Film Reviews

Midnight Express: Hatred Beats Cinematography

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By Alaaddin F. Paksoy | 26 September 2010

“The fault of the movie is simple. It is a movie about Turkey without any Turk in it, neither in the cast nor in the production team. Its hatred against Turks is too overt which makes the narration weak and less riveting than it could have been.”


Midnight Express is a story about a young American man, Billy Hayes, who was arrested in Turkey when he was smuggling hashish before boarding airplane. The film was released in 1978 and won 2 Oscars. Now it is much easier to reach the movie but it is getting less popular while there are more sources to learn something about Turkey.

Midnight Express has a big impact in restricted Turkish image in the western world. In absence of the internet and other alternative information networks in the late 70s and 80s, the movie had been a crucial keyword in the discussions regarding Turkey’s ill treatment to prisoners. However the movie depicts more than a regular human rights violation and represents everything BAD if they are somehow related to Turkey/Turkish/Turkishness: Ugly moustached, very dark tanned (probably darker than Turkish average), homogenous police officers grinning and looking at a naked American boy (Bill Hayes) with homosexual intentions, the Turkish lawyer is a real trickster, the Turkish prosecutor is so cruel, the Turkish prison is like a pigsty, the Turkish prisoners are dirty, and even the glorious city Istanbul and Turkish food which all Turks are proud of are bad in Midnight Express.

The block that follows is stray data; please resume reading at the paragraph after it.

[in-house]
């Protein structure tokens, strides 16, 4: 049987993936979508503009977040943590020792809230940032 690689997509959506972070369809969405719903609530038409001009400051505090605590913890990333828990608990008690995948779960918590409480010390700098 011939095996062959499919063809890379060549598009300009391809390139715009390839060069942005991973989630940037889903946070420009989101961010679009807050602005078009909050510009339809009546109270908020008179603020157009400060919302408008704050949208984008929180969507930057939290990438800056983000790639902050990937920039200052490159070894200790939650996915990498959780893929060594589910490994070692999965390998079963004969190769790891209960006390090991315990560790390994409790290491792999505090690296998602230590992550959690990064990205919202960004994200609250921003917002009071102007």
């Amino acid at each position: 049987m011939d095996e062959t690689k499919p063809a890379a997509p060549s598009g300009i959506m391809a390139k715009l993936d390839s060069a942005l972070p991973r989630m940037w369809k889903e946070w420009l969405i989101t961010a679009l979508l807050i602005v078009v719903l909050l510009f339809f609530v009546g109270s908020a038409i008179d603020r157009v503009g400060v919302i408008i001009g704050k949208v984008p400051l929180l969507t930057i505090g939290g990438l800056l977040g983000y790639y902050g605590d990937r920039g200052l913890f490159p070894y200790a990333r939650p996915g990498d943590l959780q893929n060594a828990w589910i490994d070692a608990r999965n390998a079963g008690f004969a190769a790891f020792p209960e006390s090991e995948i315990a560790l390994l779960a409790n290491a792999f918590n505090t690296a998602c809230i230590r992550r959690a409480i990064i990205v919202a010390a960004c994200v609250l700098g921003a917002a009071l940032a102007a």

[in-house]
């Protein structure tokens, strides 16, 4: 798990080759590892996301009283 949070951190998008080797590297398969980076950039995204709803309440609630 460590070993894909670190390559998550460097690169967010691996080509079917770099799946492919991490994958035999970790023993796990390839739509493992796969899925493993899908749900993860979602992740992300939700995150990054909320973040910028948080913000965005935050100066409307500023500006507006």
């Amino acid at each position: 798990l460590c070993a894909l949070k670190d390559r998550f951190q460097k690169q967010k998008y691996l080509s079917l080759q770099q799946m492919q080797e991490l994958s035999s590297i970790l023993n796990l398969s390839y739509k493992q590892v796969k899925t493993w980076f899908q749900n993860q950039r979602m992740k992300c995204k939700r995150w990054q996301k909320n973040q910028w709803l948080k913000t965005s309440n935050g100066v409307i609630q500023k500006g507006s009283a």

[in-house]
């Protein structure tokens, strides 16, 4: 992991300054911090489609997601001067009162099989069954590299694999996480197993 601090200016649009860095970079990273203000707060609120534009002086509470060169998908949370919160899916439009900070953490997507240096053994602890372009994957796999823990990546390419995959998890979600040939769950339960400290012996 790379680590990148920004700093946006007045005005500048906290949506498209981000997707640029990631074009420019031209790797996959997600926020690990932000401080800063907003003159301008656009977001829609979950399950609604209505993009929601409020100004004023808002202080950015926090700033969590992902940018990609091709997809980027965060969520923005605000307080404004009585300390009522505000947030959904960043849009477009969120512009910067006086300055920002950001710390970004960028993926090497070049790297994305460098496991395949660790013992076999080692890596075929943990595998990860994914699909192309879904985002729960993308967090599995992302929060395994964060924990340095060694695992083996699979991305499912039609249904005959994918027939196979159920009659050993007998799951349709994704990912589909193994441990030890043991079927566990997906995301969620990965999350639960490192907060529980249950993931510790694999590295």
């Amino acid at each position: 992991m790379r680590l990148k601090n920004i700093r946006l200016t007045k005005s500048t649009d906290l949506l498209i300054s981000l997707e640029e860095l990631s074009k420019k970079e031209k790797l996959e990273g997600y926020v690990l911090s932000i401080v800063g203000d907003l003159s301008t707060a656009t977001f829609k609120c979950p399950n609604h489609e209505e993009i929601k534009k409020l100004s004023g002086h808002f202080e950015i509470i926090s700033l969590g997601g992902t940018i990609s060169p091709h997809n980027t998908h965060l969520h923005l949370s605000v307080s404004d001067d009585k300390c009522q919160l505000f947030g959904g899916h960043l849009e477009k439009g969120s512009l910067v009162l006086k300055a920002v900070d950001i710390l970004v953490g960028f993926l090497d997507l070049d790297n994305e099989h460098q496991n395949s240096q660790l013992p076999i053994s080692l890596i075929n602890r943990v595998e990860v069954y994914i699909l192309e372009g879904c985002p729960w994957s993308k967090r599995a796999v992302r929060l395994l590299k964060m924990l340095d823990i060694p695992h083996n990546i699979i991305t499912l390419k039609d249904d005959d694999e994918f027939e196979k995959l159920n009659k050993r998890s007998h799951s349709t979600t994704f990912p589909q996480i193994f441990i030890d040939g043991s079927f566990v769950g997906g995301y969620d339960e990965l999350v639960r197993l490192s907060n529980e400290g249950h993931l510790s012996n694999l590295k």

The fault of the movie is simple. It is a movie about Turkey without any Turk in it, neither in the cast nor in the production team. Except some establishing shots from Istanbul, all scenes of the movie were shot in Valetta, Malta. Even this information could be enough to watch it critically and think it as a clear anti-Turkish propaganda.


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